Two months leading up to my summer camp, my school received a grant for 30 Makey Makeys. Our 4th grade and 5th grade teachers took Makey Makey into their class and were exploring different ways to incorporate this device into innovation lab time. I was talking with Mrs. Parker and (?) and she was using this external device that you could plug into the computer and do whatever you wanted with it! I was intrigued and wondered: 

“How can I use these Makey Makeys for our STEM in the gym summer camp?”

So I spent two months researching how people were using Makey Makey in their own classes. Once I had the basic idea, I just thought, “How I can add movement with this creative little device?”

I developed four activities for our camp, where kids would make a connection and a bears roar, because we are the Round Hill Bears,  would come across the computer or another noise, and after the first day, I asked the kids to think:

“What are some movement based things that we can use to make a roar sound, or a counter, or ding, or movement?” 

“What are some movement based things that we can use to make a roar sound, or a counter, or ding, or movement?” 

From there we worked on 12 other ideas together and now you can try out those 16 ideas! Here is a link to the slideshow that accompanies the Youtube video! 

  • Scooter Musical Challenge: How many kids can scoot through? This pairs nicely with Makey Makey Bongos!

  • Basketball Around the World Challenge

  • Racket Skills Challenge: Crowd Cheering Sound Effect in Scratch

What are some other ways you incorporate STEM in the gym? 


“STEM in the gym” is about combining kinesthetic learning with STEM and we started it about four years ago. Our first year, we used simple machines to teach engineering, force, etc and combined those concepts with our PE equipment.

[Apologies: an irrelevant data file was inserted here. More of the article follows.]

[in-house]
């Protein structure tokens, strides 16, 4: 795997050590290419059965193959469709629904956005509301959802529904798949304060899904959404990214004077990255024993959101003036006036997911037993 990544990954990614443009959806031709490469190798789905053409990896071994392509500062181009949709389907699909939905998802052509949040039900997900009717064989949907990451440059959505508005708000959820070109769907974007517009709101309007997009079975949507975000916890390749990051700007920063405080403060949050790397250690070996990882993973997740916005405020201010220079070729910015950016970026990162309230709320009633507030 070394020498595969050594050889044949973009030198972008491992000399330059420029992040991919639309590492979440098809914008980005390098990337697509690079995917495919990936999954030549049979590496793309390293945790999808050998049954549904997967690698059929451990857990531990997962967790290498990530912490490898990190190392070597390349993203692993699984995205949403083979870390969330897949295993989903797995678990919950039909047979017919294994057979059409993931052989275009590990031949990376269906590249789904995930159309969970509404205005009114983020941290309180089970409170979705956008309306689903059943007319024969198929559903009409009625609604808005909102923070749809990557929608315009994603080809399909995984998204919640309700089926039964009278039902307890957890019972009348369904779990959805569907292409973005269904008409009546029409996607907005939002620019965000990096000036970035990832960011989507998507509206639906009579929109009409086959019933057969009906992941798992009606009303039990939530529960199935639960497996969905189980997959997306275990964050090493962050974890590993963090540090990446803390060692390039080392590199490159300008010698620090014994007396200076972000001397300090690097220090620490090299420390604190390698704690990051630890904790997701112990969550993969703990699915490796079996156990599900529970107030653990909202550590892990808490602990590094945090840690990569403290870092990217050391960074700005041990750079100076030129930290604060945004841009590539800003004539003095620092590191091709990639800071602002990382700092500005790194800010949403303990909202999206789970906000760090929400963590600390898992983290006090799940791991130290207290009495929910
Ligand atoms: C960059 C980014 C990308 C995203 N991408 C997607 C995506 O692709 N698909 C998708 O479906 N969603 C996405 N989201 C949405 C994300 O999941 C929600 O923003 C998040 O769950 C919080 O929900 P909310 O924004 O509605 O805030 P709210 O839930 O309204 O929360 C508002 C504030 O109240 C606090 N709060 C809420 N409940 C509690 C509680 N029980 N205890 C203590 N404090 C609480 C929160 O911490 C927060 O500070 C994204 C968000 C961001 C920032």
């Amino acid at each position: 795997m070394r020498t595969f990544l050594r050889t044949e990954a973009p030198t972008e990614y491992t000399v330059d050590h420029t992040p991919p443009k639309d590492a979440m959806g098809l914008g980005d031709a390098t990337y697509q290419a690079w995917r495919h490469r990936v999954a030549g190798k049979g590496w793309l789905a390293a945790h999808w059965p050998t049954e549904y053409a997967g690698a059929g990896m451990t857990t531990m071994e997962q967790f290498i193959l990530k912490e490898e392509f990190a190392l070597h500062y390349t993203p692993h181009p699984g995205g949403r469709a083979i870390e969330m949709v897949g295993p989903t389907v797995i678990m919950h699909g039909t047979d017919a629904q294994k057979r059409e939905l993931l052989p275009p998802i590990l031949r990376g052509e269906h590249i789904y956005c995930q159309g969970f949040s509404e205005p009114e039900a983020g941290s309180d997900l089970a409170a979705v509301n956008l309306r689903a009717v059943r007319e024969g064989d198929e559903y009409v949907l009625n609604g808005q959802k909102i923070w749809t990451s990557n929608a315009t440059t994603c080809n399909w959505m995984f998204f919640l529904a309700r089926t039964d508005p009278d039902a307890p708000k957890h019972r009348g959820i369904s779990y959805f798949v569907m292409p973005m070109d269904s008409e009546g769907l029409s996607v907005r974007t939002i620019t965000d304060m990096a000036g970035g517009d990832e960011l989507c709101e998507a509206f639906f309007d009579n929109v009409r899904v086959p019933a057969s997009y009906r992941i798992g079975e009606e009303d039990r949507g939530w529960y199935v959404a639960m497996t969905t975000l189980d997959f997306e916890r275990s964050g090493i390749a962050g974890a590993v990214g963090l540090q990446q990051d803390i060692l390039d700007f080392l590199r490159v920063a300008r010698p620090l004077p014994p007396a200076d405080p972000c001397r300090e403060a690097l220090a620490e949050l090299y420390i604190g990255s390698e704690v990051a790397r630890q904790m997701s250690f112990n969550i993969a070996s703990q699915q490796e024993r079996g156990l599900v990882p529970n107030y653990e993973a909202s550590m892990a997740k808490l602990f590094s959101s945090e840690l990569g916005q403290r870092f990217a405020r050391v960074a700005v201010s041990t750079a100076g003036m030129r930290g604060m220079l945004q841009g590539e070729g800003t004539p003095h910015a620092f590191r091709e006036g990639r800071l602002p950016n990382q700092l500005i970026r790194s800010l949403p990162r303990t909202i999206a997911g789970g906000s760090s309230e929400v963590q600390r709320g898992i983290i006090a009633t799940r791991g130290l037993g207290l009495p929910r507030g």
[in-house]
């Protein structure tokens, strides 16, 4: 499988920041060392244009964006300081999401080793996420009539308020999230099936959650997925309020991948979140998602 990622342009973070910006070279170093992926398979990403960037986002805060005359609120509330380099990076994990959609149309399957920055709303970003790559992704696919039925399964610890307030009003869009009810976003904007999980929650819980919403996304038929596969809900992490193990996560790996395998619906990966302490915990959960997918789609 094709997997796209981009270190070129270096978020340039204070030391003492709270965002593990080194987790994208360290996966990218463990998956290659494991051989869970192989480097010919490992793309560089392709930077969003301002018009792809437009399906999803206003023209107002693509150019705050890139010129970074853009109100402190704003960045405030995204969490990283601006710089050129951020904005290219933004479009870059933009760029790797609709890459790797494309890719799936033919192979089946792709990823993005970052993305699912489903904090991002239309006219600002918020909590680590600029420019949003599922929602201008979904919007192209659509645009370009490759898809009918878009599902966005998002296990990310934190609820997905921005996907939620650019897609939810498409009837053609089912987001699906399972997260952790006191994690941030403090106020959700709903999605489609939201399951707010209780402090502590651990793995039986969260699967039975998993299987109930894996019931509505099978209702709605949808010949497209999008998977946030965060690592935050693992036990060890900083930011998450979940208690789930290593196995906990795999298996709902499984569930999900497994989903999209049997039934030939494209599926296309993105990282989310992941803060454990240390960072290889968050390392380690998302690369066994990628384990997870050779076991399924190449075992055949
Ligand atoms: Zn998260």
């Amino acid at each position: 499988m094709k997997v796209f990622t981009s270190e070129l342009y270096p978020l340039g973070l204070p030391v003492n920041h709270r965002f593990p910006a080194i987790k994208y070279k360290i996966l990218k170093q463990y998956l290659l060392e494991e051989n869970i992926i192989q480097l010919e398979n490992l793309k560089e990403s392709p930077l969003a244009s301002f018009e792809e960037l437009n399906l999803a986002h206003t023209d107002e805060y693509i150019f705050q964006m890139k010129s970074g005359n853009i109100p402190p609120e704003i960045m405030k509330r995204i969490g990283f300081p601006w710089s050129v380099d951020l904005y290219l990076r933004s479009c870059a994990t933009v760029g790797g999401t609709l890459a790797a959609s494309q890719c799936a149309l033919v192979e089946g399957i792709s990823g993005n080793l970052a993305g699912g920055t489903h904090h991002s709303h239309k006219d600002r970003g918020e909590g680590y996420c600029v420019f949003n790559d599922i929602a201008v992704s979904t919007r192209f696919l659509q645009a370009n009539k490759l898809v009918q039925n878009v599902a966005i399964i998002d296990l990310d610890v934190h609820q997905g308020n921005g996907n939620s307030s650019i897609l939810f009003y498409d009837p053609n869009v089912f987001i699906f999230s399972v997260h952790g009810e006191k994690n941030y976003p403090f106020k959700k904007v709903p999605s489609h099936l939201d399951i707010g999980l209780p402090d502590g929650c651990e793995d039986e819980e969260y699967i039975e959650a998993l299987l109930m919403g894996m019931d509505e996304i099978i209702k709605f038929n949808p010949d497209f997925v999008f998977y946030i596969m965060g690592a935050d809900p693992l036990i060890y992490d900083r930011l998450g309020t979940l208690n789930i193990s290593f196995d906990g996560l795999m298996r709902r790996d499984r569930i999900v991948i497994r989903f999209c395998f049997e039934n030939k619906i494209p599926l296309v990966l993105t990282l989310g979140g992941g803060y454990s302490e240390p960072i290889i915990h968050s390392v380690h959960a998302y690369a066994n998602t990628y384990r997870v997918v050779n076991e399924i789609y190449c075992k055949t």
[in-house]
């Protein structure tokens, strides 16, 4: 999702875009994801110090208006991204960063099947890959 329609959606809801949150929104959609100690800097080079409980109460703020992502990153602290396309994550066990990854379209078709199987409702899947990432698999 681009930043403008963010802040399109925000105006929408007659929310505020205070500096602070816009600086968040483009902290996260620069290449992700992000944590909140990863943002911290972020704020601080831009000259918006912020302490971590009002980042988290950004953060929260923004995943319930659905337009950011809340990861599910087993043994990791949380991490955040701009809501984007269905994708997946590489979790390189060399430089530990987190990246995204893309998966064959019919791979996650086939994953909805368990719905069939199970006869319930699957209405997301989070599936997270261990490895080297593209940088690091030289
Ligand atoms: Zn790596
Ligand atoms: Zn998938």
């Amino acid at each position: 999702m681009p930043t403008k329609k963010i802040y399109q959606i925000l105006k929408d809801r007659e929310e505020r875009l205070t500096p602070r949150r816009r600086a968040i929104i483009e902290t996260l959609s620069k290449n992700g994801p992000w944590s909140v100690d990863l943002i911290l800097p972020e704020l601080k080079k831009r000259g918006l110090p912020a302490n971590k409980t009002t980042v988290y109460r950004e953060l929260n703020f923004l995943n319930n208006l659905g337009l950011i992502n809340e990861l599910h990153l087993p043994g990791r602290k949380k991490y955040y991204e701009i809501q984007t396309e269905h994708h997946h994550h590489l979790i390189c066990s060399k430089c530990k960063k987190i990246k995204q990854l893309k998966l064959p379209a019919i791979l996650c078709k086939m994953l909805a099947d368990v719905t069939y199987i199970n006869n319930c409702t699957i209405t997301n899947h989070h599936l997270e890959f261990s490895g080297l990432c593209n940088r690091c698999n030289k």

For example: We explored how a golf club wedge angles a ball on impact. We experienced how pulleys make work easier by pulling ourselves on carpet squares vs. scooters. We studied the force needed to roll a punching bag up an incline onto a platform vs just lifting the punching bag onto the platform. Through trial and error, we discovered the best angle to roll a ball down an inclined PVC pipe to maximize distance.

Another fun STEM in the gym activity we did during camp was making our own robotic hands out of cardboard. 

 

 

If you look at your hand, and your fingers, you will see you have three different bones. There are muscles that help your fingers move in and out.

For this activity, I cut out cardstock hand shapes, cut drinking straws to small 1/2 inch pieces, five 15 inch pieces of kite string, and then taught students to tape the straws in the right place to match the bones and muscles of a hand. Then when students added the kite string, the cardboard would mimic the behavior of a hand. We actually combined our ideas learned from simple machines into building our own robotic hand! To further challenge students, we asked them to use the hand to transport a yarn ball from one table to another table 10 feet apart.

What educators inspire you?

My first PE teacher Barbara Eason, taught me that all students are different and that all students learn in different ways. You can’t roll out the same lesson, you have to differentiate for every kid to have success.

Mark Panku- Taught me about brain research and learning styles and how that affects students success in physical education and the classroom. 

I follow so many awesome #PEGeek physical educators like: Kevin Tiller, Jimmy Grassano, SupportREALteachers, Matthew Bassett, Physed, Ben Landers, Kyle.PE.Bragg, Becky Foellmer, and so many other wonderful, exciting physical educators.


For more STEM in the Gym Physical Education ideas or resources follow Eric on social!

Thank you for your time, Eric! We love how your STEM in the gym Makey Makey activities help kids get creative and active! 

STEM in the Gym Challenge Guide

Eric inspired us to create a guide to challenge students to create their own stem in the gym activities. Check it out on Instructables and challenge your students to make their own STEM in the Gym activities!